In a week filled with major economic events and releases, the most significant one is going to be Joe Biden's inauguration speech on Thursday. He will officially step up into office and become the 46th U.S. president, and Mr Biden will have to address looming issues right from the get-go of his stay at Washington.
The recent upheaval at Capitol Hill shows that the very foundations of American democracy are at peril, and the democratic leader, as he said himself, would have to bridge the gaps between a divided nation.
Tensions are running high as the organisers of the event fear that QAnon rioters might jeopardise Biden's inauguration event, which is why security will be placed at high alert.
Meanwhile, the coronavirus pandemic continues to be deepening in the U.S., which shifts the focus away from other major problems for the new administration, such as the Iran nuclear deal; the situation in the Middle East; North Korea's nuclear ambitions; Russia's cyber-meddling into U.S. internal affairs; the trade war with China; the bubbling budget deficit, and many others.
With so many issues at hand, Joe Biden will have to make important decisions with far-reaching consequences from his first day at the Oval Office, which is bound to set the tone for the global capital markets in the weeks and months to come.
The Governing Council of the European Central Bank is scheduled to meet this Thursday to deliberate on its monetary policy stance's appropriateness in light of the latest economic developments.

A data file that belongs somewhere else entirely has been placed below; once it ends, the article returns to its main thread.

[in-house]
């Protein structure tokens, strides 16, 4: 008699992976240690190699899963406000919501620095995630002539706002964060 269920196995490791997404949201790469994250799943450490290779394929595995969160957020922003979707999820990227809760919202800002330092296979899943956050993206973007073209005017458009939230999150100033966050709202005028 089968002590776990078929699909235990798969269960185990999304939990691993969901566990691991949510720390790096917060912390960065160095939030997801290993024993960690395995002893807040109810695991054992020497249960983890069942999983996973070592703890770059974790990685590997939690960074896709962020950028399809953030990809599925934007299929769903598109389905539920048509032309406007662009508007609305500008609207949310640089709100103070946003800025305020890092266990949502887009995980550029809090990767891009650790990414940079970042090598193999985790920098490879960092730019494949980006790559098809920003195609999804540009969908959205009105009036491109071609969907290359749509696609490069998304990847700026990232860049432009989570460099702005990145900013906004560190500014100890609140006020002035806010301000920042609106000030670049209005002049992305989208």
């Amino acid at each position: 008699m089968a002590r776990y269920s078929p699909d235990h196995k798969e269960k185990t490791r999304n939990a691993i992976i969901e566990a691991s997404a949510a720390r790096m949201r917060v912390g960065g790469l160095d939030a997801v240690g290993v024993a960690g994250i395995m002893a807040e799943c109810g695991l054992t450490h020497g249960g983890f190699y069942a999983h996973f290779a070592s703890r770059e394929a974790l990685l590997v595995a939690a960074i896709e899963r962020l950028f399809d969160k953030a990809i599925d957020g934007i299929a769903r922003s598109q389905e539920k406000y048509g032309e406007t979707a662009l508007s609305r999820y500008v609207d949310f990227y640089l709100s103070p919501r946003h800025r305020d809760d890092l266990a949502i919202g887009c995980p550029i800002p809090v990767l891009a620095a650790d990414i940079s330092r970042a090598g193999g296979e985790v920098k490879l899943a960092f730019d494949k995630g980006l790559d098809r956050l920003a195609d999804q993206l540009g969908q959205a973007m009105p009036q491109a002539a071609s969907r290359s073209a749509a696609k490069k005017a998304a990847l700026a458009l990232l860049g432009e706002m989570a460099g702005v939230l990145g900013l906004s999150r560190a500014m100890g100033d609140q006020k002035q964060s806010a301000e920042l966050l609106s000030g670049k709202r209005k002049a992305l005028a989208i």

The Council will almost certainly keep the Main Refinancing Rate unchanged at 0.00 per cent, which isn't at all that surprising given the subdued performance of the national economies within the Euro Area.
The persistently subdued inflation rate in the Euro Area, which has been negative since August 2020, continues to pose the most significant threat for the bloc's price stability.
It remains to be seen whether the Council would decide to broaden the scope of its Pandemic Emergency Longer-Term Refinancing Operations (PELTROs), akin to what was decided during the previous meeting of the ECB.
Amidst the political strife and major banks meetings this week, the earnings season in the U.S. is also running with full steam. And it is Netflix that is due to report its quarterly earnings for the last three months of 2020 on Tuesday.
The consensus forecasts anticipate the streaming service to report Earnings Per Share of $1.38, which would be only slightly better than the $1.30 EPS that was recorded over the same period a year prior.
Netflix has been consistently underperforming in the last four quarters by failing to reach the initial market forecasts, which is why investors feel ill at ease at the moment. That is so because this year the streaming giant would also have to grapple with the deepening impact of the coronavirus fallout.
Meanwhile, given the significance of the first two segments of this analysis, the 4H chart below examines the latest behaviour of the EURUSD. As can be seen, the price action behaved exactly as anticipated by our previous analysis of the pair, in that, it continued to plunge after the conclusion of the Dead Cat Bounce pattern.
The price action is currently testing the major support level at 1.20700, potentially prompting a minor bullish pullback. The underlying momentum remains ostensibly bearish, as demonstrated by the MACD indicator, while the Bollinger Bands underpin rising volatility.
Tuesday - Harmonized Index of Consumer Prices y/y Germany; ECB Bank Lending Survey; Bank of America Reporting BMO; Goldman Sachs Group Inc. Reporting BMO.
Wednesday - BOC Interest Rate Decision; CPI y/y U.K.; Morgan Stanley Reporting TAS.
Thursday - Australia Unemployment Rate; BOJ Policy Rate Decision; CPI q/q New Zealand.
Friday - French Services and Manufacturing PMI Data; German Services and Manufacturing PMI Data; British Flash Services and Manufacturing PMI Data; Canada Retail Sales Data m/m; U.S. Flash Manufacturing PMI Data;